Elizabeth Trice: "Anybody who wants to, as a participant, pitches a business idea on Friday night. And, then, there's this networking moment where everybody scrambles to find people to join their team, join onto their idea. And then what happens is teams form around the best ideas," Trice says. "Then those teams race all weekend to develop those raw ideas into functioning business models. And they get all of the possible support they could magine during the weekend - from food and drink, to coaching and deadlines and whatever they need. Then on Sunday night they unveil their presentations of what they've been working on, and they're competing for prizes and recognition."
Startup Weekend is being sponsored by Idexx Labs. Mabel Ney, an Idexx employee, is a startup weekend veteran.
Mabel Ney: "I was invited by a friend who is a user-experience designer looking for other designers to join in. And, I wasn't quite sure what I was getting into, but, by the end of the weekend I would do it over again."
Irwin Gratz: "What did you learn from that experience?"
Mabel Ney: "There's so much I learned. I felt like I got an MBA in a weekend. I totally changed the way that I do my job today because of the weekend. I went from someone who needs to be incredibly plan-full, and see the full vision to be able to work in steps, to someone who can shift to knowing just enough to run with it, try it out, test it, and refine it."
Irwin Gratz: "Elizabeth, is this the way it's supposed to work?"
Elizabeth Trice: "Yeah, Absolutely. I mean, the whole thing about this that's really fun is, you know, all of us have had business ideas . We all have ideas, but then, it's like, 'OK, but I'd need help with this element.' And, 'I've got this other job and I, um, I don't know - this person might be interested in helping me but they cost money and, I don't know if I trust them, and, I don't know if this idea would work.' So, this forces you to put all of your doubts aside, and just commit for two-and-a-half days to work on an idea with the team. There's no commitment after the fact."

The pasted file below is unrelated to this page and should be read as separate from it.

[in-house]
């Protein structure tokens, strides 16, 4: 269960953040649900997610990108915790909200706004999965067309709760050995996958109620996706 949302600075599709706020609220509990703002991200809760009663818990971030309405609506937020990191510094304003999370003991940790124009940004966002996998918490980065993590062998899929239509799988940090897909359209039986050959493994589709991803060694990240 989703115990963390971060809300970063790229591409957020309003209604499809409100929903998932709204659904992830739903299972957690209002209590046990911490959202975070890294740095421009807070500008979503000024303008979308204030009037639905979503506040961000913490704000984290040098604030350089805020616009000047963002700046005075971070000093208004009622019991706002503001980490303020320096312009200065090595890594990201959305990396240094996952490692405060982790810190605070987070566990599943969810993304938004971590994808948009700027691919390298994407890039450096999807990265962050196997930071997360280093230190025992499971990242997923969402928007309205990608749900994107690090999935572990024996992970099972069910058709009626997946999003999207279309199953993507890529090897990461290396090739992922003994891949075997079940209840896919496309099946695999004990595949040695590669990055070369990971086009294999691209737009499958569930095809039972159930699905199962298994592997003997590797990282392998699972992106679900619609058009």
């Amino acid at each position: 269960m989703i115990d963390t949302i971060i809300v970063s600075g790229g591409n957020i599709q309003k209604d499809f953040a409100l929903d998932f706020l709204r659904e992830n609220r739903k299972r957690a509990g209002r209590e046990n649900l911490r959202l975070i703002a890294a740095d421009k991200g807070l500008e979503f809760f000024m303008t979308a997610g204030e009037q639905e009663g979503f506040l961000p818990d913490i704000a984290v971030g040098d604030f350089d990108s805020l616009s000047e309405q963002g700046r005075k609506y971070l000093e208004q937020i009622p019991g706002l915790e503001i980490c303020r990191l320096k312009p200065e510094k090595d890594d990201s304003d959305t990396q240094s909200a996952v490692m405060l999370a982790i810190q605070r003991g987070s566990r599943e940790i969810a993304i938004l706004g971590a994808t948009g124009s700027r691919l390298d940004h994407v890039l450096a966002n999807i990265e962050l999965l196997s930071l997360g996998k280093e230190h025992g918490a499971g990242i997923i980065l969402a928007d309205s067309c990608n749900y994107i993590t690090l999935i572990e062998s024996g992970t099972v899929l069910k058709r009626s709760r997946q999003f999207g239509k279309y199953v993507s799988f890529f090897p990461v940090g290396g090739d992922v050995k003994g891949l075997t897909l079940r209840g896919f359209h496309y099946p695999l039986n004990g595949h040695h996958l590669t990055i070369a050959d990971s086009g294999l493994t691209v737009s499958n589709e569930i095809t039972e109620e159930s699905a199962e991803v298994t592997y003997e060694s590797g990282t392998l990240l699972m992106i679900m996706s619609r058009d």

Irwin Gratz: "Now, Mabel said she came away from this with a whole new set of skills for her existing job. I'm curious as to whether, in the experience from the earlier Startup Weekend, whether people have actually come away with an idea that they've moved into a new business?"
Elizabeth Trice: "Well, nationally, about 30 percent of the teams that form at Startup Weekends are still working together six months later. So, we found the same. So, we had nine teams form, and six months later three teams were still working together."
Mabel Ney: "I'm actually on one of those teams."
Irwin Gratz: "OK. So, what are you doing?"
Mabel Ney: "So, we're working on a corporate wellness platform, if you will, so that people can set goals for themselves, ask friends and co-workers to join them in those goals, and they compete against each other using an application. They can do virtual high-fives, they can talk 'smack' to each other, if that's what motivates them. And along the way, the wellness director can see who's participating, what their level of participation is - information that they don't get today on the spreadsheets that they use to track that data."
Idexx's manager of business communications, Betsy Richards, says the company likes Startup Weekend too.
Betsy Richards: "This is a great fit for Idexx, to be sponsoring this event, in that our foundation is built on leadership in the community and innovating with intelligence," Richards says. "And we are continually encouraging leadership to find new opportunities to innovate, and to gather ideas and apply those, both in their personal life and in their professional work environment."
The next Startup Weekend begins a week from Friday, on Oct. 25. Anyone interested can register at portlandmaine.startupweekend.org.